What you dish up will need to be delicious, authentic and unique, while also being cost appropriate and efficient to serve. Even if you’ve been in the restaurant business for a while, there will likely be a learning curve; preparing and serving food from the back of a truck isn’t the same as preparing food in a fully-stocked professional kitchen. You’ll also have to move at an even faster pace, because your customers won’t want to wait, and there won’t be time for executing the finer details.

In creating your food truck menu, it will be important to consider:

  • the mobility of the food, as it will typically be eaten on the go
  • whether you can save costs by eliminating the need for cutlery and minimising packaging 
  • how much food prep needs to be done, and the energy required to power tools, such as ovens, vats, etc
  • what your competitors are doing, and your point of difference

How to take payment on the go

It’s important to remember that mobile food trucks need to be able to quickly take payments on-the-go, so customers aren’t waiting long. Your customers will also want a fast, secure and trusted option — no customer wants to get to the front of the queue, only to be directed to the nearest ATM to take out cash. A reliable, mobile EFTPOS machine is a key tool to ensure you’re able to serve a customer quickly, then move onto the next without delay. 

When choosing an EFTPOS terminal provider, it’s especially important for food truck business owners to prioritise connectivity. You never know where business might take you — you might take your food truck to a music festival, or attend a market in a regional area. If your EFTPOS terminal can’t connect to the internet, you can’t sell any food. 

With Zeller Terminal, your customers can tap, dip or swipe their payment method of choice, so you’re able to move on to the next. And Zeller Terminal connects to the internet via Wi-Fi and SIM card, so no matter where you park your food truck, you’re able to accept card payments.

Ready to get started with Zeller?

How much money it costs to start a food truck business

While a food truck is cheaper to run than a brick-and-mortar restaurant, your vehicle will be a significant outlay to purchase and fit-out. If you’re buying a new, custom-built food truck, expect to pay upwards of $100,000 depending on the inclusions.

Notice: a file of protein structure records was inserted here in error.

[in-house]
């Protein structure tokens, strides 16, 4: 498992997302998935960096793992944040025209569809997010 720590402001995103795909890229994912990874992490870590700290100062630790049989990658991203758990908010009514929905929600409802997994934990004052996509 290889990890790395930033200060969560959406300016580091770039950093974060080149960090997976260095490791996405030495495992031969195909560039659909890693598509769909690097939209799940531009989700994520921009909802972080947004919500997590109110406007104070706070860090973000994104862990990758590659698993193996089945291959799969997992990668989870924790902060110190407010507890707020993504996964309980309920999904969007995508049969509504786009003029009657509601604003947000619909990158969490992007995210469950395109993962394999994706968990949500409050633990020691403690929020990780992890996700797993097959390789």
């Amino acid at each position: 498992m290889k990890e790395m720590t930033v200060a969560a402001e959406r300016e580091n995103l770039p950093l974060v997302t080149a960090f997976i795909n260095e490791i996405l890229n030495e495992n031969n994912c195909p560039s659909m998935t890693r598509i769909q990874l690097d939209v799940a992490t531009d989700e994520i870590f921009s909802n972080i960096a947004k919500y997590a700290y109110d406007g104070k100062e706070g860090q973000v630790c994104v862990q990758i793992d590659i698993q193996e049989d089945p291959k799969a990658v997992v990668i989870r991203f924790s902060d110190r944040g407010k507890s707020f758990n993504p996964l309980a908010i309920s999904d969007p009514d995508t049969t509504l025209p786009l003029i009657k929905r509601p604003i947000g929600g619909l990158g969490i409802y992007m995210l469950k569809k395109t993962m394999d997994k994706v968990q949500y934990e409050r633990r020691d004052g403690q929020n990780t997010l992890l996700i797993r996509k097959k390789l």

Cheaper second-hand options exist on the market, but be aware that the cost of kitchen equipment and remodels of the vehicle can stack up quickly. Having a realistic budget planned in advance is essential preparation for handling initial costs. 

Here are some of the things to take into consideration when budgeting for your new food truck business:

  • licenses, insurances, permits and other fees
  • kitchen equipment
  • auto-service to maintain the vehicle and check it’s in good condition
  • marketing costs for your business to build your community and brand awareness
  • daily operating expenses, such as food and supplies, staff wages and payroll taxes, credit card processing fees, and transportation

Writing your business plan

Are you wondering how to make a business plan for a food truck? Putting together a strategic business plan will be your road map to success. This is especially relevant when financing a food truck with investors or obtaining a loan from the bank.

Food truck work is not limited to the hours of operation of the business. There’s also food prep, commute times, administration and banking, booking events and the maintenance of your vehicle and tools to take into account. Being mentally prepared for everything running a food truck entails, and keeping focused on your goals, is essential. 

Start by conducting some essential market research before putting together your plan. You can visit local food trucks and connect with foodies in the area to find out what cuisines are popular and what other options people might want. Creating a list of expenses, such as vehicle insurance, cost of licences, equipment and anything else you may require, will help give you a realistic picture of your budget. 

Opening and operating a successful food truck can definitely be a challenge, but after considering the points above you are in a strong position to get started on the right foot. For more information on writing a business plan for your new food truck business, read our other articles: How to Write a Business Plan and Your Business Plan Blueprint for Success.